Analysis: Turkey-Saudi relations; new axis of normalization
It may not be easy for Turkey and Saudi Arabia to open a fresh chapter quickly, but both have already taken good steps toward it
As a result of changing regional and global dynamics, the cards have been reshuffled in the Middle East. The change and process experienced is mostly described as normalization because the regional states have given up the serious tension caused by the Arab insurgencies and revolutions and started cooperation processes. After the disappearance or change of the sources of these tensions and threats, the regional states started to reprioritize the improvement of their regional and bilateral relations since the beginning of 2021.
There are at least three dimensions of the Middle Eastern normalization process: The normalization between Arab states, between non-Arab states and Arab states, and between non-Arab states. The most significant dimension is the inter-Arab normalization. The most severe tension and conflict erupted between Qatar and three Gulf states, namely, the United Arab Emirates (UAE), Saudi Arabia and Bahrain. The first crisis arose in 2014 as a result of the differences in their reactions to Arab insurgencies. However, the real crises erupted in 2017 when the three Gulf states implemented a blockade against Qatar and tried to overthrow the Qatari government. The normalization process started in early 2021 when Qatar was invited to the Gulf Cooperation Council (GCC) summit in Saudi Arabia. Other Arab countries such as Egypt also joined the three Gulf countries and normalized their relations with Doha.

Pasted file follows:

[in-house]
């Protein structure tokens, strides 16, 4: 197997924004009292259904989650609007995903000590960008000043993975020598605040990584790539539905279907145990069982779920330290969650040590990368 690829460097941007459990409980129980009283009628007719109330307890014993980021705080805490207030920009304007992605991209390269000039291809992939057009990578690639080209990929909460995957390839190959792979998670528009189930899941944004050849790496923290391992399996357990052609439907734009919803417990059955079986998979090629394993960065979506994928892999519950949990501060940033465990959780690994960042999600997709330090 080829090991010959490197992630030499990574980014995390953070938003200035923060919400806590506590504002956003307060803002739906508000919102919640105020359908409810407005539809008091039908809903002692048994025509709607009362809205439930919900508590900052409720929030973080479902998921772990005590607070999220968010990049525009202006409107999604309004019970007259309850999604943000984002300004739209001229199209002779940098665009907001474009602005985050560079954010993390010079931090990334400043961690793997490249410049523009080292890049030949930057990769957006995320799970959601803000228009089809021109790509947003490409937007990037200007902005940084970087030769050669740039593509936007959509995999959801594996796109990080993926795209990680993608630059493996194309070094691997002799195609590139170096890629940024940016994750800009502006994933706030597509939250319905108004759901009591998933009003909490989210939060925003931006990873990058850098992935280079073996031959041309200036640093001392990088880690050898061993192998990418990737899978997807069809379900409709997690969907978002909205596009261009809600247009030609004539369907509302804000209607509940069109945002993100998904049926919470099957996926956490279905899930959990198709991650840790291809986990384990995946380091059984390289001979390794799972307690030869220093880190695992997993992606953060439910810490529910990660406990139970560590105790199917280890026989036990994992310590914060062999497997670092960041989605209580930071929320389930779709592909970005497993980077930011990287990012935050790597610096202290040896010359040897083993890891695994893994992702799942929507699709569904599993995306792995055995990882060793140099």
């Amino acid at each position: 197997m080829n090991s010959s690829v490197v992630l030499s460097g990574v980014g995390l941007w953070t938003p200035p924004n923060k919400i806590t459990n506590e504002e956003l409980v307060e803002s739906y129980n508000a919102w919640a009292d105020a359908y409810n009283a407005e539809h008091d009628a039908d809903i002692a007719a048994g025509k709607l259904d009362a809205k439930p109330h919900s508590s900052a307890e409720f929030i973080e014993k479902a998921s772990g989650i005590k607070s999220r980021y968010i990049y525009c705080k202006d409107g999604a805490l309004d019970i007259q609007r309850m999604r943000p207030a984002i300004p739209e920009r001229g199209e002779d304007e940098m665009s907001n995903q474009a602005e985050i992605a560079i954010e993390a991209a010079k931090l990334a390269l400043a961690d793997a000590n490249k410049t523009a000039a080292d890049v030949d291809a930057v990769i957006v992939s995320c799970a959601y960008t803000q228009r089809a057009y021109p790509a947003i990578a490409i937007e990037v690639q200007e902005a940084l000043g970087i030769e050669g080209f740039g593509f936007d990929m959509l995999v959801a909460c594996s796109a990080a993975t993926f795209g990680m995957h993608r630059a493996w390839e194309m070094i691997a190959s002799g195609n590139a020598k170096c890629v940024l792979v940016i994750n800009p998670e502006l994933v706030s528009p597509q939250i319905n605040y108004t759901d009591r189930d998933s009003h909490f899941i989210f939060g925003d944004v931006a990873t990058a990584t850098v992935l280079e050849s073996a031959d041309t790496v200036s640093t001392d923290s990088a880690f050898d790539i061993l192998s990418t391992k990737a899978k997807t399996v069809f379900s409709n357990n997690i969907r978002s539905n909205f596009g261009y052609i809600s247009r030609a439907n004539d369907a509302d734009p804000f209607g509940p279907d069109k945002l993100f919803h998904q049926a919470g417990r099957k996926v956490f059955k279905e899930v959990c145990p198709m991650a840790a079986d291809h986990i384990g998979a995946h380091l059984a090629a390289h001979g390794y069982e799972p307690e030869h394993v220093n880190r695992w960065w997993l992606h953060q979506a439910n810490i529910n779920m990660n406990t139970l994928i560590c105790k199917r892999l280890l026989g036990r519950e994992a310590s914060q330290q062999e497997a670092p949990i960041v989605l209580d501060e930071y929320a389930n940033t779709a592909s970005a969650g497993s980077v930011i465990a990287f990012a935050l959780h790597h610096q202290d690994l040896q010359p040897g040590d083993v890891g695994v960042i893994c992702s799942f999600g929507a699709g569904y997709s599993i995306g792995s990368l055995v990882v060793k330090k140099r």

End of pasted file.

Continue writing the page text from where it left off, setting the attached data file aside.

The second and third dimension of the Middle Eastern normalization is in the relations between the non-Arab countries – Turkey, Israel and Iran – and their relations with Arab states. First, Israel has initiated a normalization process with certain Arab countries. Some Arab countries such as the UAE and Morocco have officially recognized Israel. Turkey has followed the course and initiated its own normalization process with the Arab states. The most concrete step was taken with the UAE, the fiercest opposition to Turkey. Turkey has continued with complementary normalization processes with both Saudi Arabia and Egypt.